Lille is less than an hour and a half from London, and easily reachable on the Eurostar.
The Marche de Noel is centred around Place Rihour, although the festive decorations cover the entire city. The market has more than 80 stalls, with hand-made gifts from as far afield as Russia and America.
You'll find more tips for things to do in Lille in our French city guide.
Opening dates: 17th November-27th December
Spend another half an hour or so on the Eurostar, and you'll find yourself at Brussels' beautiful Winter Wonders market.
Taking place in the iconic Grand Place, as well as other famous city centre addresses like the Bourse and Marche aux Poissons, the market features more than 200 decadently decorated stalls.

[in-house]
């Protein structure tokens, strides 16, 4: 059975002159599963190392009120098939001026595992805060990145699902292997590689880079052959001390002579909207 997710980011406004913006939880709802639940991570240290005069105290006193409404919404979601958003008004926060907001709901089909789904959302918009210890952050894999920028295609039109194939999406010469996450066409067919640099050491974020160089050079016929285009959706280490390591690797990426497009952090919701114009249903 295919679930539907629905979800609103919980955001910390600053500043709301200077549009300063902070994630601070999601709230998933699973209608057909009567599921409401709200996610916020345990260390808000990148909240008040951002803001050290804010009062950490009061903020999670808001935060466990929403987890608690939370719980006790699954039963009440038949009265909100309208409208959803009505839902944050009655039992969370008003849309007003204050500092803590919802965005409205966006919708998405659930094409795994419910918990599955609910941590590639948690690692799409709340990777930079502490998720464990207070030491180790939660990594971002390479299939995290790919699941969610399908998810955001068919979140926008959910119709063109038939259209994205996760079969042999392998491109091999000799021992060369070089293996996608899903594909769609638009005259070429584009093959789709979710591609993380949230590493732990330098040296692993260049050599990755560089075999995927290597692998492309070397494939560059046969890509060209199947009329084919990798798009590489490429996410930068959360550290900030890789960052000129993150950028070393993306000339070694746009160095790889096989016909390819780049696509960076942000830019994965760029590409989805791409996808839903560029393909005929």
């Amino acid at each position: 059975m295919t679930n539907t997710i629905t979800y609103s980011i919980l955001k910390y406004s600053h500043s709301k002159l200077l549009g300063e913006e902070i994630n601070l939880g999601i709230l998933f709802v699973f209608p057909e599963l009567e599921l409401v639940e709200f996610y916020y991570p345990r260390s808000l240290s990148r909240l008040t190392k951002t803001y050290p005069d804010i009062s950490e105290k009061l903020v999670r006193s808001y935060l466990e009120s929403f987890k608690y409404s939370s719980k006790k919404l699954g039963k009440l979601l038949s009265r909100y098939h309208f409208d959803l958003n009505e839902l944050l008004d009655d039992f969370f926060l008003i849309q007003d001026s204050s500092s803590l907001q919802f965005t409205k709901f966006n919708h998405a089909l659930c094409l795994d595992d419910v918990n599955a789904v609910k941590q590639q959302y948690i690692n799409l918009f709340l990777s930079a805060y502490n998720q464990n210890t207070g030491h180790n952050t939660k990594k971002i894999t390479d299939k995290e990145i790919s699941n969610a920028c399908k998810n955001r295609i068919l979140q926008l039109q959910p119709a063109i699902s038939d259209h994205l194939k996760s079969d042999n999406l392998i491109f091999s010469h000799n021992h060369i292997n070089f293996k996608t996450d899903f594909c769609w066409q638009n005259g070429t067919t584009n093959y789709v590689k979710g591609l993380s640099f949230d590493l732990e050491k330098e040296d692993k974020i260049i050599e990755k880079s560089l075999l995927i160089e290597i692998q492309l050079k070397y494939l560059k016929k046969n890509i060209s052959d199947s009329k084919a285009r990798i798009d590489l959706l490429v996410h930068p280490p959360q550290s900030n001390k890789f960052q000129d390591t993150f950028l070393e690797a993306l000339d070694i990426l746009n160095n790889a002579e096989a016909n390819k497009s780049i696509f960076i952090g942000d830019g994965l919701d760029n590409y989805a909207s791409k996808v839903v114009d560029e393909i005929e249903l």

There are also rides, including an impressive ferris wheel and a skating rink. The highlight, however, is the magnificent sound and light show which takes place in the Grand Place every evening.
Opening dates: 24th November-31st December
For something a little smaller, but truly special, change trains at Brussels' central station and head to Bruges.
The city's historic market squares are enchanting at any time of year, but especially beautiful during the Christmas period.
Bruges is particularly famous for its chocolate, and its Christmas market, found in the picturesque Markt Square, is one of Europe's best for edible gifts and sweet treats.
Opening dates: 24th November-2nd January
During the days around Christmas, Amsterdam's Museumplein square is given a full Christmas makeover, and is transformed into the Ice* Village Amsterdam.
With an ice rink, live entertainment and winter-time fun and games, the Ice* Village offers a taste of the traditional Dutch Christmas.